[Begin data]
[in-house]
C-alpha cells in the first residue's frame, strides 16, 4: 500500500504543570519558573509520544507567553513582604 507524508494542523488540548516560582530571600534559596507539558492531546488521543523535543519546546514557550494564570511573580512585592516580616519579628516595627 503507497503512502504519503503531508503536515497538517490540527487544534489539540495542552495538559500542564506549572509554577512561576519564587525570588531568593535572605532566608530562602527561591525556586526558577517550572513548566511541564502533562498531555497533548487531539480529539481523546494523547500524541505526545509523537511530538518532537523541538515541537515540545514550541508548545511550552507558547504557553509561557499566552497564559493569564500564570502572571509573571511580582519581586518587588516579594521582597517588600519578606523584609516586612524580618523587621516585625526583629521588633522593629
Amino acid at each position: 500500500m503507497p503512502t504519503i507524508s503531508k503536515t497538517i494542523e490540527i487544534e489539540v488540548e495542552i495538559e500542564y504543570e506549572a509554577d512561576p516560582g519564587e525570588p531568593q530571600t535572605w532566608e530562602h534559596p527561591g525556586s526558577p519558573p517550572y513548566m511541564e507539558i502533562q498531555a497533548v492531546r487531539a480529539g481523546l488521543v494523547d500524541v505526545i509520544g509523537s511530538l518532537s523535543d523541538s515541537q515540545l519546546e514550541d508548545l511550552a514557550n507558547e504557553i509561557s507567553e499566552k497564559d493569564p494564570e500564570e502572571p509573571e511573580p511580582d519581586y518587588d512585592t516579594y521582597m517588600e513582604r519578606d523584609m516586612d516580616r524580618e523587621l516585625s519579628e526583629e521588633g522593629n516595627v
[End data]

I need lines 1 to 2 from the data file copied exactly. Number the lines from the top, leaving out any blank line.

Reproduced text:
[in-house]
C-alpha cells in the first residue's frame, strides 16, 4: 500500500504543570519558573509520544507567553513582604 507524508494542523488540548516560582530571600534559596507539558492531546488521543523535543519546546514557550494564570511573580512585592516580616519579628516595627 503507497503512502504519503503531508503536515497538517490540527487544534489539540495542552495538559500542564506549572509554577512561576519564587525570588531568593535572605532566608530562602527561591525556586526558577517550572513548566511541564502533562498531555497533548487531539480529539481523546494523547500524541505526545509523537511530538518532537523541538515541537515540545514550541508548545511550552507558547504557553509561557499566552497564559493569564500564570502572571509573571511580582519581586518587588516579594521582597517588600519578606523584609516586612524580618523587621516585625526583629521588633522593629